(The Lancet Psychiatry) – N-methyl-D-aspartate receptor (NMDAR)-antibody encephalitis is a neuropsychiatric disorder1, 2 that is caused by antibodies against the NR1 subunit of the NMDA receptor. Many patients with NMDAR-antibody encephalitis are first seen by psychiatrists because of the frequent onset of the disease with psychiatric symptoms such as agitation, hallucinations, delusions, or depressed mood. Once the disease progresses, patients typically develop additional neurological symptoms, such as movement disorders, epileptic seizures, autonomic dysfunction, and cognitive deficits.
Diagnosis is established by detection of autoantibodies in serum and CSF, and treatment with first-line (eg, intravenous steroids, plasma exchange) and second-line immunotherapy (eg, rituximab) is usually very effective.3 Accumulating evidence highlights the need for an early diagnosis to achieve a good outcome,4 but antibody testing is often considered only when neurological symptoms begin.5 To facilitate early treatment, patients with potential NMDAR-antibody encephalitis and psychiatric symptom onset must be identified rapidly to initiate antibody testing of both serum and CSF.
In their systematic review in The Lancet Psychiatry, Al-Diwani and colleagues6 analysed psychiatric symptoms in patients with NMDAR-antibody encephalitis and compared the psychopathological profile to common psychiatric syndromes. Of 1096 records identified in PubMed, 330 satisfied inclusion criteria and described 1100 patients with NMDAR-antibody encephalitis. 464 adult patients with definite NMDAR-antibody encephalitis according to consensus criteria3 were from papers that reported patient data individually. The authors extracted 50 lower-level psychiatric features reported in these 464 patients, defined their frequency, and grouped them into eight higher-level features. The psychopathological profile of each individual patient was then compared with 14 psychiatric comparator diagnoses using a principal component analysis and a constrained combination model. The authors also assessed whether individual patients were best described by one or by several psychiatric diagnoses.
The authors observed that patients had up to 20 lower-level psychiatric features (median three, IQR 2–5). More specifically, a transdiagnostic cluster of seven clinical features (agitation, aggression, hallucinations, delusions, mutism, irritability or mood instability, and depressed mood) explained 77% of the variance in the data. The most common higher-level features were behaviour (316 [68%]), psychosis (310 [67%]), mood (219 [47%]), catatonia (137 [30%]), and sleep disturbance (97 [21%]), and these features frequently coexisted in individual patients. Modelling these results showed that NMDAR-antibody encephalitis psychopathology is best described as a mixed mood-psychosis syndrome rather than by any single diagnosis alone. A network analysis confirmed the strong interconnection between psychiatric features within individual patients.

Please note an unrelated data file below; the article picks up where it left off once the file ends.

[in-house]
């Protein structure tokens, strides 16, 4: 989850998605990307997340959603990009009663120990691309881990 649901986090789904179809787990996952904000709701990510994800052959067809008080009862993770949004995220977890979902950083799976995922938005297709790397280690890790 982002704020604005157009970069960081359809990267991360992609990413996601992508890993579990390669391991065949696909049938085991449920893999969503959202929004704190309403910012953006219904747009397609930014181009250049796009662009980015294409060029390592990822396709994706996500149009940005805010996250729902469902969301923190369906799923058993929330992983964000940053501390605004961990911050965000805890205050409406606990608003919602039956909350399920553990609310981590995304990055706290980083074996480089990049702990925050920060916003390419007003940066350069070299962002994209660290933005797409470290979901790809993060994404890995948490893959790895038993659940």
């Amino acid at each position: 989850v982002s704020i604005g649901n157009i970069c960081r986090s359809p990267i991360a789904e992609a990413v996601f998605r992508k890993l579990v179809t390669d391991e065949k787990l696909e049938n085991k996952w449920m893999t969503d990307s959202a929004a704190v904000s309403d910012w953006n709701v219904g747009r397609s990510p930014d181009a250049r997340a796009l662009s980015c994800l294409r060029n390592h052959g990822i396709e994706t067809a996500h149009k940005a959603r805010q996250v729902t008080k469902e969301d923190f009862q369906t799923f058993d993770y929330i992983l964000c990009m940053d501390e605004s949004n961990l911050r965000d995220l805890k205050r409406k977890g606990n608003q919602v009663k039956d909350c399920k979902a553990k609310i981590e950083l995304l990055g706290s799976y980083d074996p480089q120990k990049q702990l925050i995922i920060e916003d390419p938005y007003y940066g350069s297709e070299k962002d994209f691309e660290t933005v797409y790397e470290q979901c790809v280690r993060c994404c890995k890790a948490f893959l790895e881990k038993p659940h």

This study used advanced statistical analyses to provide an unprecedented depth and detail to NMDAR-antibody encephalitis psychopathology. Additionally, the results can guide clinical decision making about lumbar punctures for CSF antibody analysis in patients with suggestive psychiatric syndromes. This will most likely lead to more rapid diagnoses and thus better outcomes in patients with NMDAR-antibody encephalitis.
The clinical information of this study was derived from individual case reports, which might be biased to highlight unusual features. However, deviations in demographics, aetiology, or neurological profiles were absent in the investigated sample of 464 patients. Furthermore, in a subgroup analysis of patients reported by psychiatrists, the description of psychiatric symptoms was even more detailed, which led to a further increase of symptom overlap in patients and higher coherence of symptoms in the network analysis. The authors suggest that more input by psychiatrists might have accounted for 117 (26%) of 451 patients presenting with only a single higher-level feature (eg, only behavioural abnormalities, or only psychosis).
An important next step is assessing the prognostic value of the identified criteria in an independent patient sample, and deriving positive and negative predictive values of the diagnostic features identified in this study to enable even better guidance of clinical decision making, ideally in multicentre studies. The psychiatric features could also be integrated with the profile of cognitive impairment,7 functional MRI findings,8 and serum or CSF biomarkers9,10 to create scores that predict long-term outcome in patients with NMDAR-antibody encephalitis.11
As also noted by the authors, it will be interesting to extend the methods employed here to a paediatric population, since children constitute about one third of patients with NMDAR-antibody encephalitis but present with a different balance of symptoms—for example, more frequent movement disorders and less frequent memory impairments. Indeed, another recent meta-analysis indicates that agitation is more likely and psychosis is less likely in NMDAR encephalitis in children compared with adult patients.12
In summary, Al-Diwani and colleagues1 identified a psychopathological pattern of NMDAR-antibody encephalitis that could transform the clinical approach to psychiatric patients with suspected autoimmune encephalitis. Future prospective studies should quantify the diagnostic power of the patterns of psychiatric features analysed here, to help identify patients who should undergo a lumbar puncture for CSF antibody testing. Finally, this study emphasises the importance of a close interaction between psychiatrists and neurologists to achieve the best possible outcomes for patients with this neuropsychiatric disorder.